As an example of this principle in effect, check out Huffington Post's homepage. Their articles rank very well in the search results and they have a PR 8 homepage. If you scroll to the bottom of their site, you will see a massive amount of "dofollow" links all leading to other major, authoritative sites. It's no coincidence that they rank well in the SERPs (search engine results pages). This is a clear example of a site benefiting from linking out to other good sites and gaining trust from Google.

We have complete control over our on-page SEO, and this means our content and our links. We just talked about outbound links and that leaves us with only one other type of link.

Internal Links

Internal links are the links that lead from one page on our site to another. Now is a good time to state a quick fact about search engines and how they index the web. Search engines do not index websites, they index web pages. This means that a site doesn't have authority; rather a web page has authority. The reason all the pages rank well on an authoritative website is because of internal links.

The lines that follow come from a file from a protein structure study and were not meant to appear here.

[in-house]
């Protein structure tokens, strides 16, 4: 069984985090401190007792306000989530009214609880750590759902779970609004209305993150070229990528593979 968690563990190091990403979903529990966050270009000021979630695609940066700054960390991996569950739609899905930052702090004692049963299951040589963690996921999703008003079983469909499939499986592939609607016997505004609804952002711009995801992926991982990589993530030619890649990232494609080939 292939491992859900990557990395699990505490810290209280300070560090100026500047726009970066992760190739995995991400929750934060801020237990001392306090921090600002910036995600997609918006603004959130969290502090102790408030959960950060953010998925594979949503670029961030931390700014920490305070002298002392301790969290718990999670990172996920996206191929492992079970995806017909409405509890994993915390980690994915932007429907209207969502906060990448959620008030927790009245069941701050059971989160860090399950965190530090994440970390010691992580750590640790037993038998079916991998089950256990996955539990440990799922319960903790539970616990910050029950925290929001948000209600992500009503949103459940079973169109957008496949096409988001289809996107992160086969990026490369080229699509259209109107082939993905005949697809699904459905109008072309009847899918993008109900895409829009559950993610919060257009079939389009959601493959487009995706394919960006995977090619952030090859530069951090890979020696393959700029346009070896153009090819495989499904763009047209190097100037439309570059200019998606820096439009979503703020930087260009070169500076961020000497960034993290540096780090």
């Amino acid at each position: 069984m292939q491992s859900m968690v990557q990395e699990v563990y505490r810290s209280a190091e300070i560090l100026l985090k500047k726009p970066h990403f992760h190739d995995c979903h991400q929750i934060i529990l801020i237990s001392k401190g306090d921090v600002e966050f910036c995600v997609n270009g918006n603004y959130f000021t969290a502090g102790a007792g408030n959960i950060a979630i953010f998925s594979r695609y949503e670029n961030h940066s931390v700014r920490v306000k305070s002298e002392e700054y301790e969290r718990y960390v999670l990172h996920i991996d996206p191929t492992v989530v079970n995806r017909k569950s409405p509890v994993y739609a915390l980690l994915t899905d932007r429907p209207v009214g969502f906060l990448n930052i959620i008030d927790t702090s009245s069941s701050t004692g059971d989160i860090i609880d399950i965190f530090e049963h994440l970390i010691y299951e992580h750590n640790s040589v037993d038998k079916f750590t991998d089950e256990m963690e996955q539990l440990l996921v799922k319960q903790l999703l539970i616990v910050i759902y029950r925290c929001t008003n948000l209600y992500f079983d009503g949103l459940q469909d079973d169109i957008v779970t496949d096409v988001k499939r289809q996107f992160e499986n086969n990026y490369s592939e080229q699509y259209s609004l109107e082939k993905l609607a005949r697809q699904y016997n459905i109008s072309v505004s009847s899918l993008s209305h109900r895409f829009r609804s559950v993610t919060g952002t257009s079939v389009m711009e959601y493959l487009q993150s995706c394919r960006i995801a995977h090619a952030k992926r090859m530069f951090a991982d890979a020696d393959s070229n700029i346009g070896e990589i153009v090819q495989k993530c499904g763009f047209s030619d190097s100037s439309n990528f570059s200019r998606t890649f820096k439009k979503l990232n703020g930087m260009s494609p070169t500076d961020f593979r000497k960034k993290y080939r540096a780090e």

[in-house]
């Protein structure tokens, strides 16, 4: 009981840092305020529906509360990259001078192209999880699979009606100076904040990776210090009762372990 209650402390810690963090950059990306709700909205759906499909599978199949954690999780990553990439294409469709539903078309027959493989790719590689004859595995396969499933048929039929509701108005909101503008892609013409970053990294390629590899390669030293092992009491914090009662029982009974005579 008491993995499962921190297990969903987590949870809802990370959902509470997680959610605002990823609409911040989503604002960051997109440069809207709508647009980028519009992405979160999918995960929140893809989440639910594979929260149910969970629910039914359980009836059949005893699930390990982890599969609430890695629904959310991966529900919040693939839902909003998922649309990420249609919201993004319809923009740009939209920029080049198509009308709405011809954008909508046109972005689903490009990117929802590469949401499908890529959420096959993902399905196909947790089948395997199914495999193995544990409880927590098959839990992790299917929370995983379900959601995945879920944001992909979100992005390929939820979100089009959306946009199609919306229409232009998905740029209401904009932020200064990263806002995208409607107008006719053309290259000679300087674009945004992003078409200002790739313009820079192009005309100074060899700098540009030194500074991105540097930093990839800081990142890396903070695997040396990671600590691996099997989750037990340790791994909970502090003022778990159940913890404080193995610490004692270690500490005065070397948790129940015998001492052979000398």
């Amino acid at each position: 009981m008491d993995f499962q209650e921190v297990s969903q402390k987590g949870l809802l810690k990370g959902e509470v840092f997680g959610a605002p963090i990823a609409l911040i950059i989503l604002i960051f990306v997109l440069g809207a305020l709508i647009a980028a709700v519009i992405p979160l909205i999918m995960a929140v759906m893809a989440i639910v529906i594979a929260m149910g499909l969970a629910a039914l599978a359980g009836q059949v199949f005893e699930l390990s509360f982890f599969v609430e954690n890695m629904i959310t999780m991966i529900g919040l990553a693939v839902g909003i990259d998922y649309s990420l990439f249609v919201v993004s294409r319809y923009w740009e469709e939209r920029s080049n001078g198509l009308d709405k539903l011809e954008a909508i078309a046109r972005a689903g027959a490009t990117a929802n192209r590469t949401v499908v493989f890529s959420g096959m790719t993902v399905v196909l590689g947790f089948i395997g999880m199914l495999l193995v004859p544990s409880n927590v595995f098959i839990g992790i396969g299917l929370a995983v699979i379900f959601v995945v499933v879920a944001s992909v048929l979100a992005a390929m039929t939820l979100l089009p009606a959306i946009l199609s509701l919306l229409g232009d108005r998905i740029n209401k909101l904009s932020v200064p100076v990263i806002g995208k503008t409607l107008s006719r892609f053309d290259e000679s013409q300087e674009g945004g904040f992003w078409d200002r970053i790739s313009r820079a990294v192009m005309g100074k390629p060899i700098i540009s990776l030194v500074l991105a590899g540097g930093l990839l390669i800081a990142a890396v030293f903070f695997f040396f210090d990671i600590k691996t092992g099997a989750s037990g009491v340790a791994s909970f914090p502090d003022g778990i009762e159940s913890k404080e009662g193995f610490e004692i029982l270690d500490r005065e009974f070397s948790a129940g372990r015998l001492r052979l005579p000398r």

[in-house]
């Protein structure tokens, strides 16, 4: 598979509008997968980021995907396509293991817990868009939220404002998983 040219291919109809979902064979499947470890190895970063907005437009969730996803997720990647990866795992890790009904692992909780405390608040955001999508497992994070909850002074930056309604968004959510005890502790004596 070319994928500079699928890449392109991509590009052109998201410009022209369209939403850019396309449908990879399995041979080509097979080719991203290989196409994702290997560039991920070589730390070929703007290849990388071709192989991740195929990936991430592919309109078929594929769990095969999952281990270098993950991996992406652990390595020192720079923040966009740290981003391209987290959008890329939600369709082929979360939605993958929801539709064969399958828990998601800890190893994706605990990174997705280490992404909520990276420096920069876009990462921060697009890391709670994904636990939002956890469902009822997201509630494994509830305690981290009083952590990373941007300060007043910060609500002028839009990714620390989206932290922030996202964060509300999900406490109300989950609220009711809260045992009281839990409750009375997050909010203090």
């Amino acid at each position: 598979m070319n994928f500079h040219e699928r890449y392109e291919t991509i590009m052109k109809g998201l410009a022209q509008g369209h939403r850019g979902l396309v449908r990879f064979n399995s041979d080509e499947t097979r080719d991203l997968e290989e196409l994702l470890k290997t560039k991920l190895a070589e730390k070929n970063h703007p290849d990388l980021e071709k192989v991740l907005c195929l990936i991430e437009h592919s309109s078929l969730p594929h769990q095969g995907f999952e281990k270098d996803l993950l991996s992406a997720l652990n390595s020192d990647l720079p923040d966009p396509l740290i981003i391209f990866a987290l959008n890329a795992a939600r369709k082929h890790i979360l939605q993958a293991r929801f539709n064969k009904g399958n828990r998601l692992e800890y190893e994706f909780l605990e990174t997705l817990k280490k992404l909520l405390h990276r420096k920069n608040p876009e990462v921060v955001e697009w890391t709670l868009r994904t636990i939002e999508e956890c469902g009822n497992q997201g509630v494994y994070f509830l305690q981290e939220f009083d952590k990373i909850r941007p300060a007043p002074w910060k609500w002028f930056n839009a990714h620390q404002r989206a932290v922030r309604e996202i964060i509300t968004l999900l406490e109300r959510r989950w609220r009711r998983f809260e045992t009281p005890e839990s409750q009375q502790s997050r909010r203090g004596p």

When a large authority site makes a new page, what does that page have? It has a ton of powerful links from other authoritative pages already on the site. This all occurs because of internal linking. So what does it mean for us? It means we need to have a solid internal link-structure to take advantage of our own link juice.

There's no exact science to how you link your pages. Just having a consistent nav-bar is a start, but there is a lot more you can do. If you use Word Press, there are many different related posts plug-ins you can use that will automatically create links to other related posts for you. I recommend having more internal links than external links. A 1 to 3 ratio is a good reference for your outbound to internal links ratio.

There is a practice called PageRank sculpting that involves severely limiting the number of outbound links you have in order to keep more link juice internally. It sounds like a decent idea, but it fails in practice. PageRank moves more cyclically than recognized and a lot more will stay on your site naturally. Also, we just talked about how outbound links can help you rank - don't be afraid to link to other great sites.


Originally published here